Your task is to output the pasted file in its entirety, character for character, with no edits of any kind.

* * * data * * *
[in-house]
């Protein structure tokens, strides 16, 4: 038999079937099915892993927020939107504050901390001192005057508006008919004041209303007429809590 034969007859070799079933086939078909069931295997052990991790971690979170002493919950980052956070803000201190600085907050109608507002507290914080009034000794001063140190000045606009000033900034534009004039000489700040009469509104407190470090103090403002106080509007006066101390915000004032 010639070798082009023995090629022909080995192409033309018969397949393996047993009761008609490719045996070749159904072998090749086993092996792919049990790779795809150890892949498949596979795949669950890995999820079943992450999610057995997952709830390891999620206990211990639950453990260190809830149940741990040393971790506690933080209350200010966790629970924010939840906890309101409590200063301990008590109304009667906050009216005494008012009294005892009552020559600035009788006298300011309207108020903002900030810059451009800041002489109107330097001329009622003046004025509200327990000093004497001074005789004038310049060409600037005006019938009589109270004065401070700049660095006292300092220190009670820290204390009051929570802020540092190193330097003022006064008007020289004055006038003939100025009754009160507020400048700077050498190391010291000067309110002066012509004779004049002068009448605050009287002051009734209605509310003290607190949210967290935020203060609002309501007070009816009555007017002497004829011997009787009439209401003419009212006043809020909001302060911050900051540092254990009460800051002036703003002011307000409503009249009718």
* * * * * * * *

[in-house]
């Protein structure tokens, strides 16, 4: 038999079937099915892993927020939107504050901390001192005057508006008919004041209303007429809590 034969007859070799079933086939078909069931295997052990991790971690979170002493919950980052956070803000201190600085907050109608507002507290914080009034000794001063140190000045606009000033900034534009004039000489700040009469509104407190470090103090403002106080509007006066101390915000004032 010639070798082009023995090629022909080995192409033309018969397949393996047993009761008609490719045996070749159904072998090749086993092996792919049990790779795809150890892949498949596979795949669950890995999820079943992450999610057995997952709830390891999620206990211990639950453990260190809830149940741990040393971790506690933080209350200010966790629970924010939840906890309101409590200063301990008590109304009667906050009216005494008012009294005892009552020559600035009788006298300011309207108020903002900030810059451009800041002489109107330097001329009622003046004025509200327990000093004497001074005789004038310049060409600037005006019938009589109270004065401070700049660095006292300092220190009670820290204390009051929570802020540092190193330097003022006064008007020289004055006038003939100025009754009160507020400048700077050498190391010291000067309110002066012509004779004049002068009448605050009287002051009734209605509310003290607190949210967290935020203060609002309501007070009816009555007017002497004829011997009787009439209401003419009212006043809020909001302060911050900051540092254990009460800051002036703003002011307000409503009249009718």